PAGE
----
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By Wendy Harlow, Philanthropy Director

Last year was a huge year for philanthropy at St. Vincent de Paul Indianapolis (SVdP). Our donors gave unprecedented amounts of their time and resources to those in our community who need it most and in doing so, they shared hope. (See our donor report.)

Funding the work of SVdP is a collaborative effort, driven by the community around us. Our budget—and our ability to respond to the growing needs of those we serve—comes from a number of philanthropic sources.

In addition to income from our Mission 27 Resale stores, which are an important part of our funding strategy (Read Peter Zubler’s article about the impact these thrift stores are allowing us to make.), SVdP is fortunate to receive grants from many foundations and others like the United Way of Central Indiana, Central Indiana Community Foundation, and Ascension St. Vincent. Additionally, events like the Love Your Neighbor 5K Run/Walk on April 24 (registration is open now) and the annual Struttin’ Our Stuff auction raise money for our mission. And our Virtual Food Drive gives donors the opportunity to help provide nutritious options in our food pantry.

Individuals and Family Foundations: The Heart of Our Donor Base
Every gift is important to fulfilling our mission, but some of the most meaningful ones are from individual donors and family foundations. Since I joined SVdP in November 2018, I’ve met many of our donors, and I’m inspired by their generosity and their devotion to our mission. These donors have a real connection to the mission of the organization, and often volunteer in addition to giving financial support. They see the important work we do and services we provide and, most importantly, how life-changing it can be for those we serve. Some of the most inspiring gifts are from current or past participants of our programs. I’ve received several notes from donors who say they want to give back to an organization who helped them when they were homeless or when their families needed food or help with household necessities. Each one reminds me of the selflessness of our donors and the impact of every gift.

One of our monthly donors, whom I now consider a friend, is Veronica. Veronica is a weekly customer at SVdP’s food pantry and counts on the nutritious food she receives from us to feed her family. Her need to care full-time for her disabled daughter limits her employment options, so she worked hard to find a job she could do at home. I was astonished when Veronica approached me a few months ago, asking if she could become a donor. Veronica explained that although she lives beneath the poverty level, she considers herself fortunate to have a job. She said she sees firsthand how the SVdP food pantry gives people hope, and she wanted to help. Veronica carefully sets aside a small amount each month to give as a charitable contribution. That gift is one of the most inspiring and meaningful I have seen, but Veronica is not alone.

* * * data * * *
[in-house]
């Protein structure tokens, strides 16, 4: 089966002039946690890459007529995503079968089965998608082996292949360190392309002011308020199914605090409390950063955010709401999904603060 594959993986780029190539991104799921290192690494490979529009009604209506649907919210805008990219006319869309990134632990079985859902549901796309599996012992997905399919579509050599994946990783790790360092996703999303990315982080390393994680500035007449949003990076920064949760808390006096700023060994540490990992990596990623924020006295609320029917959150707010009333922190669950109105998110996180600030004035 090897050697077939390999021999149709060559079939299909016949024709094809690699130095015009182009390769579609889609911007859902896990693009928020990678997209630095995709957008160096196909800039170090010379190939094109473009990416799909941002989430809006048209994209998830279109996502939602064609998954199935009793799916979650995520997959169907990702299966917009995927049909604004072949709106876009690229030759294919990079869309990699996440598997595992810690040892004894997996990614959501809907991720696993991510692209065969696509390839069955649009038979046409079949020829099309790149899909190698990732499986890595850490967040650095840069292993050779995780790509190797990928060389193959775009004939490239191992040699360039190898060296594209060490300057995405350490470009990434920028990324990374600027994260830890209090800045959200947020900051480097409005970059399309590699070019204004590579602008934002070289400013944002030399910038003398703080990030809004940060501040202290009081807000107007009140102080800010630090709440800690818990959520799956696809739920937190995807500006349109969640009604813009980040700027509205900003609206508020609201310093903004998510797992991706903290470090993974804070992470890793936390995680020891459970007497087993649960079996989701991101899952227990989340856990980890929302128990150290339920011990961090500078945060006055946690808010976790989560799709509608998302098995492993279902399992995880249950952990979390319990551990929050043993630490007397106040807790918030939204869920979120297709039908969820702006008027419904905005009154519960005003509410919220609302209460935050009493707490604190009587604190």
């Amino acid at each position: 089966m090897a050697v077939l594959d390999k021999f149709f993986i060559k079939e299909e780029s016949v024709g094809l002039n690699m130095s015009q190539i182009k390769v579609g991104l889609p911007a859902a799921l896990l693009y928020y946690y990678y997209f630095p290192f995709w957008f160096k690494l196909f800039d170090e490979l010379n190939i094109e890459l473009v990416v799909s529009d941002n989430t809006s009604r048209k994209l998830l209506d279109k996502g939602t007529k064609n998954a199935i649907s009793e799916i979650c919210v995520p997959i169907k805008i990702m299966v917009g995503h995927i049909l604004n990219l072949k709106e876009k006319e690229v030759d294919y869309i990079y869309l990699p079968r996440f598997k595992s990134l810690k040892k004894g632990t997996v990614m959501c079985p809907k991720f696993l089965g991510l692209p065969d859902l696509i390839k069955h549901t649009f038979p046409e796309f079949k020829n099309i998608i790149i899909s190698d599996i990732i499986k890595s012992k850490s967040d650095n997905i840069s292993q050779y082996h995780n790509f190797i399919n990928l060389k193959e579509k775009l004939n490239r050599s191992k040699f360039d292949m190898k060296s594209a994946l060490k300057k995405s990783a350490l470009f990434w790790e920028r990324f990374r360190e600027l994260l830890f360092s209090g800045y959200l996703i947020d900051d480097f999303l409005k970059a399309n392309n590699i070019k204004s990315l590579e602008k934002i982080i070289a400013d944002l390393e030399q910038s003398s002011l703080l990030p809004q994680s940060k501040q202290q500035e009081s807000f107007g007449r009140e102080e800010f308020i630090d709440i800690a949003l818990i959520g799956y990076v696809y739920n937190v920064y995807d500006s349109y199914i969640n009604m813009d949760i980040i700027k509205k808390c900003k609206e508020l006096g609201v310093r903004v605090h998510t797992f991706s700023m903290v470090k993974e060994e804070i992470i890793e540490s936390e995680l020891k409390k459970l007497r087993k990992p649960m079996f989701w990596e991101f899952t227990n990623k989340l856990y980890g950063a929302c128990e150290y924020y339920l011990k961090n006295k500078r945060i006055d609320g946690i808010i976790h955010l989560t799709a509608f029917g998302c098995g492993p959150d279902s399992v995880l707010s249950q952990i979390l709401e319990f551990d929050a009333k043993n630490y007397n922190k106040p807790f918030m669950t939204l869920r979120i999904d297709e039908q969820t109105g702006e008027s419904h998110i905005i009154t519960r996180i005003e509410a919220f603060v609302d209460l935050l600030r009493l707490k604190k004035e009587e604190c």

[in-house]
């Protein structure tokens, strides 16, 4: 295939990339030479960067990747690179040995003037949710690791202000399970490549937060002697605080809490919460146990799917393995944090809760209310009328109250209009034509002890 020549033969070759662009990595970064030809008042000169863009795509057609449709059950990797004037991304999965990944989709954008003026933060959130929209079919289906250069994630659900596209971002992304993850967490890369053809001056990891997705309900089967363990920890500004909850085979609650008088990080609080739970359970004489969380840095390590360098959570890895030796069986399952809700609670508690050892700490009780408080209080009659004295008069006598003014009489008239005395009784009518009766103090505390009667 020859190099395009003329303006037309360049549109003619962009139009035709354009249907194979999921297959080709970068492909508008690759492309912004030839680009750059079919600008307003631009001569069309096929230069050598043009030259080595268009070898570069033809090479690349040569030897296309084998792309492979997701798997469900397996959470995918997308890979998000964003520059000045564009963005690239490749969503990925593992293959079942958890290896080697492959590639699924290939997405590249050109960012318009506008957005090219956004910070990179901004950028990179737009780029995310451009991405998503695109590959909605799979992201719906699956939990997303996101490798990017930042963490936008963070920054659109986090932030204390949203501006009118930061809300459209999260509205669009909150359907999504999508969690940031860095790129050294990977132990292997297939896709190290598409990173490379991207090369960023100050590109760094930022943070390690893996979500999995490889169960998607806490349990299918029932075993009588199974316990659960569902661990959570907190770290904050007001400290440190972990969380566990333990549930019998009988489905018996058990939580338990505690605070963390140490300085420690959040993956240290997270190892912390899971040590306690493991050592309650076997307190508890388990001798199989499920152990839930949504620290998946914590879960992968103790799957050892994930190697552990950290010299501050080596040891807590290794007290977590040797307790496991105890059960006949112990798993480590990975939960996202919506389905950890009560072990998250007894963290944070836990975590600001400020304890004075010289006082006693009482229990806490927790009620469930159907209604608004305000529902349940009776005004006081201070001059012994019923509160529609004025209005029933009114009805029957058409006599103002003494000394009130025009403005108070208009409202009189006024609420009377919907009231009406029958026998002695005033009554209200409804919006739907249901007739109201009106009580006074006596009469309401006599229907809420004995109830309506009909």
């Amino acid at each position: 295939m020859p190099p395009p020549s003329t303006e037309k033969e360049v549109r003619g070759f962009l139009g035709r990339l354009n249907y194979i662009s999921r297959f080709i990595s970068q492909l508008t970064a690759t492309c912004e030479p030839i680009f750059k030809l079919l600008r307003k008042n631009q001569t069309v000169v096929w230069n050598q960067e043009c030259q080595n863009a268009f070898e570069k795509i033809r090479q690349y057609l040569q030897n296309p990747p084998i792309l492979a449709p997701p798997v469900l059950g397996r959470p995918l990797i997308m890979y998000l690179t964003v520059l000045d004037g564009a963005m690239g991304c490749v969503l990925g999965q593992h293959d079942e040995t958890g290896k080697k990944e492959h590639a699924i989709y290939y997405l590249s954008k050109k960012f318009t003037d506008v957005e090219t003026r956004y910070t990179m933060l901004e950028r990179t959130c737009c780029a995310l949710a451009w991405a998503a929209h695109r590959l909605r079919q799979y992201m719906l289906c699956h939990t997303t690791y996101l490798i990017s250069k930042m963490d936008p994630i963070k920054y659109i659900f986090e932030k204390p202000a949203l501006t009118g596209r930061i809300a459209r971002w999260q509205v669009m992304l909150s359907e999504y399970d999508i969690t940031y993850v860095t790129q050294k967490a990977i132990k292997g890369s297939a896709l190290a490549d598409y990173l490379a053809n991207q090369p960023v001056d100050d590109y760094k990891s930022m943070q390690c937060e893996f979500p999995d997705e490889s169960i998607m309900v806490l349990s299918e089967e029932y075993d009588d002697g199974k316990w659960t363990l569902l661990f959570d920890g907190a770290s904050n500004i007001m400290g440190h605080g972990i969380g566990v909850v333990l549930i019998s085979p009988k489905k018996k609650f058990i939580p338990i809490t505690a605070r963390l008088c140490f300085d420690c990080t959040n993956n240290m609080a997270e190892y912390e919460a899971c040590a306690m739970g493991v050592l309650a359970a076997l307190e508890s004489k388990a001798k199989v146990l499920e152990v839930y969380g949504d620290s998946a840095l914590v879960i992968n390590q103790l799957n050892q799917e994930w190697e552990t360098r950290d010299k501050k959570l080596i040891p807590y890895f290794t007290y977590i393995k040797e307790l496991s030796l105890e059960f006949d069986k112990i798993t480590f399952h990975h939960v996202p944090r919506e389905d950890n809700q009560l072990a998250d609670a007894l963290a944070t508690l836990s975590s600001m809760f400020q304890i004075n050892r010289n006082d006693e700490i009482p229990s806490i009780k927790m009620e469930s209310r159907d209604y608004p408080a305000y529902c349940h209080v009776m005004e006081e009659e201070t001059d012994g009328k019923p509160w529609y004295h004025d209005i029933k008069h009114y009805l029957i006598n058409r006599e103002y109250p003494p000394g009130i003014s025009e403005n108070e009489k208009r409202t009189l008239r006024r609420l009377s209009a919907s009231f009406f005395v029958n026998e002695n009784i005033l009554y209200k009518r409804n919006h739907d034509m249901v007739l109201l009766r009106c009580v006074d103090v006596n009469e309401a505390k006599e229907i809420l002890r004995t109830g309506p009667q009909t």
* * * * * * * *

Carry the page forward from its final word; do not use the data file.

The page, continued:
At SVdP, we saw giving increase in 2020. At a time when many organizations experienced decreased donor support, the number of donors and the amount given to SVdP actually increased. In 2020, over 3,000 individual donors supported the work of SVdP. This includes donations from foundations, regular donors and new donors. Many people gave their stimulus checks to SVdP, saying they knew someone might need the money more than they did.

One of the reasons SVdP has maintained such a loyal donor base is that donors trust us to be good stewards of their financial gifts. Those who designate their gifts toward specific programs such as the food pantry, the Changing Lives Forever program, or our homeless programs, do so because they feel a connection to the work of those programs. And many donors give unrestricted donations that allow SVdP to use funds where they are needed most. Regardless of whether gifts are designated or unrestricted, each one makes a difference. Some of my most meaningful interactions with donors have come from inviting them to see the results of their support in person. Donors love visiting our programs to see their impact, and I love to see their pride in knowing they made those programs possible.

Rosalie Circle & Endowment Gifts
Two growing components of our long-term philanthropy program are the Rosalie Circle and endowment giving options. The Rosalie Circle—named in honor of Rosalie Rendu and her generosity—was created for those who wish to include SVdP in their estate plans. We will work with you to understand your wishes and ensure your gift will be used exactly how you’d like. Additionally, the SVdP Indy Endowment creates an ongoing source of income for SVdP for years to come. We receive annual distributions of the proceeds to supplement our yearly budget. Endowment gifts ensure our work carries on far into the future, while allowing the giver to support the programs most meaningful to them.